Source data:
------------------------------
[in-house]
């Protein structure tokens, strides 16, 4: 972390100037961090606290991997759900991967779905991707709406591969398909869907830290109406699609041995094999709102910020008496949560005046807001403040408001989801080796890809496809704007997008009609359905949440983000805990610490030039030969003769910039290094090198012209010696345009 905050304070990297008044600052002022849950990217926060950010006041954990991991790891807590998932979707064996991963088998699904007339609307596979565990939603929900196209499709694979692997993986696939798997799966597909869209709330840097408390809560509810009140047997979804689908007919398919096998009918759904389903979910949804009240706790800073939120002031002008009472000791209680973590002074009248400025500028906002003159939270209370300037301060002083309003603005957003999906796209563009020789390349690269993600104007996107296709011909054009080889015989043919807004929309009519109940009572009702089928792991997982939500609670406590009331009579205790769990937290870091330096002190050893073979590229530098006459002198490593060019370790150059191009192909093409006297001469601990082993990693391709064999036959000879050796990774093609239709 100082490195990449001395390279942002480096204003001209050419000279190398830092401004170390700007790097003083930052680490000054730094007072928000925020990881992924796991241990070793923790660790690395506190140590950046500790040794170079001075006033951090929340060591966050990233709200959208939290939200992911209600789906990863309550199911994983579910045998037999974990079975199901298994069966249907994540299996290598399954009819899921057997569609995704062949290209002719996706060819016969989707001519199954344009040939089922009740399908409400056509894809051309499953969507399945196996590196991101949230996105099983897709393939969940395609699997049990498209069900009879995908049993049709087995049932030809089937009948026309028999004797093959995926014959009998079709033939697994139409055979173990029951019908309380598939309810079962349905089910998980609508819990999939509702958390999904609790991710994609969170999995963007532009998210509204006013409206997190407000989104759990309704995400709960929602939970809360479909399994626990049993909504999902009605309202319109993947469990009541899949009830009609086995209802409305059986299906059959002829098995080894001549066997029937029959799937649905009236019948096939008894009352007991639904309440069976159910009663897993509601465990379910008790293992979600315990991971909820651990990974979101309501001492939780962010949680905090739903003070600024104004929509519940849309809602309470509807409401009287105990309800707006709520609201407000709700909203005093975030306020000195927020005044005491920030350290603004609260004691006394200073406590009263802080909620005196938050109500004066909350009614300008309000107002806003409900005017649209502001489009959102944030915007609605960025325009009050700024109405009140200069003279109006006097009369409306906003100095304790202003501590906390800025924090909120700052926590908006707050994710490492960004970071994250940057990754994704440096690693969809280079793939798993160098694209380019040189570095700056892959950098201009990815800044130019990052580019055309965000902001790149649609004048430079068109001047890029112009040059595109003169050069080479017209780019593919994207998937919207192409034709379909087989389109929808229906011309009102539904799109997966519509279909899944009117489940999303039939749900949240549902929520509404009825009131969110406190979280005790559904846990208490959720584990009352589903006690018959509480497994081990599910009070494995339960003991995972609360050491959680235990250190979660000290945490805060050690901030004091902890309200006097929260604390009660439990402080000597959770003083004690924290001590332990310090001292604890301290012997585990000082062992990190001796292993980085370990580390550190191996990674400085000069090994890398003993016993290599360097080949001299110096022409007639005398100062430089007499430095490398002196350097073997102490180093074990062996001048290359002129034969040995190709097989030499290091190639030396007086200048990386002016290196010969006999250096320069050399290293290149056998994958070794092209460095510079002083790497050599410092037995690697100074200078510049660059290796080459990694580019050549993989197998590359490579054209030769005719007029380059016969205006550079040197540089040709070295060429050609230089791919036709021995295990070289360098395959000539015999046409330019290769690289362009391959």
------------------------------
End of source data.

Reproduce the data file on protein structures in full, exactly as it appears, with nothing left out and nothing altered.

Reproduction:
[in-house]
């Protein structure tokens, strides 16, 4: 972390100037961090606290991997759900991967779905991707709406591969398909869907830290109406699609041995094999709102910020008496949560005046807001403040408001989801080796890809496809704007997008009609359905949440983000805990610490030039030969003769910039290094090198012209010696345009 905050304070990297008044600052002022849950990217926060950010006041954990991991790891807590998932979707064996991963088998699904007339609307596979565990939603929900196209499709694979692997993986696939798997799966597909869209709330840097408390809560509810009140047997979804689908007919398919096998009918759904389903979910949804009240706790800073939120002031002008009472000791209680973590002074009248400025500028906002003159939270209370300037301060002083309003603005957003999906796209563009020789390349690269993600104007996107296709011909054009080889015989043919807004929309009519109940009572009702089928792991997982939500609670406590009331009579205790769990937290870091330096002190050893073979590229530098006459002198490593060019370790150059191009192909093409006297001469601990082993990693391709064999036959000879050796990774093609239709 100082490195990449001395390279942002480096204003001209050419000279190398830092401004170390700007790097003083930052680490000054730094007072928000925020990881992924796991241990070793923790660790690395506190140590950046500790040794170079001075006033951090929340060591966050990233709200959208939290939200992911209600789906990863309550199911994983579910045998037999974990079975199901298994069966249907994540299996290598399954009819899921057997569609995704062949290209002719996706060819016969989707001519199954344009040939089922009740399908409400056509894809051309499953969507399945196996590196991101949230996105099983897709393939969940395609699997049990498209069900009879995908049993049709087995049932030809089937009948026309028999004797093959995926014959009998079709033939697994139409055979173990029951019908309380598939309810079962349905089910998980609508819990999939509702958390999904609790991710994609969170999995963007532009998210509204006013409206997190407000989104759990309704995400709960929602939970809360479909399994626990049993909504999902009605309202319109993947469990009541899949009830009609086995209802409305059986299906059959002829098995080894001549066997029937029959799937649905009236019948096939008894009352007991639904309440069976159910009663897993509601465990379910008790293992979600315990991971909820651990990974979101309501001492939780962010949680905090739903003070600024104004929509519940849309809602309470509807409401009287105990309800707006709520609201407000709700909203005093975030306020000195927020005044005491920030350290603004609260004691006394200073406590009263802080909620005196938050109500004066909350009614300008309000107002806003409900005017649209502001489009959102944030915007609605960025325009009050700024109405009140200069003279109006006097009369409306906003100095304790202003501590906390800025924090909120700052926590908006707050994710490492960004970071994250940057990754994704440096690693969809280079793939798993160098694209380019040189570095700056892959950098201009990815800044130019990052580019055309965000902001790149649609004048430079068109001047890029112009040059595109003169050069080479017209780019593919994207998937919207192409034709379909087989389109929808229906011309009102539904799109997966519509279909899944009117489940999303039939749900949240549902929520509404009825009131969110406190979280005790559904846990208490959720584990009352589903006690018959509480497994081990599910009070494995339960003991995972609360050491959680235990250190979660000290945490805060050690901030004091902890309200006097929260604390009660439990402080000597959770003083004690924290001590332990310090001292604890301290012997585990000082062992990190001796292993980085370990580390550190191996990674400085000069090994890398003993016993290599360097080949001299110096022409007639005398100062430089007499430095490398002196350097073997102490180093074990062996001048290359002129034969040995190709097989030499290091190639030396007086200048990386002016290196010969006999250096320069050399290293290149056998994958070794092209460095510079002083790497050599410092037995690697100074200078510049660059290796080459990694580019050549993989197998590359490579054209030769005719007029380059016969205006550079040197540089040709070295060429050609230089791919036709021995295990070289360098395959000539015999046409330019290769690289362009391959």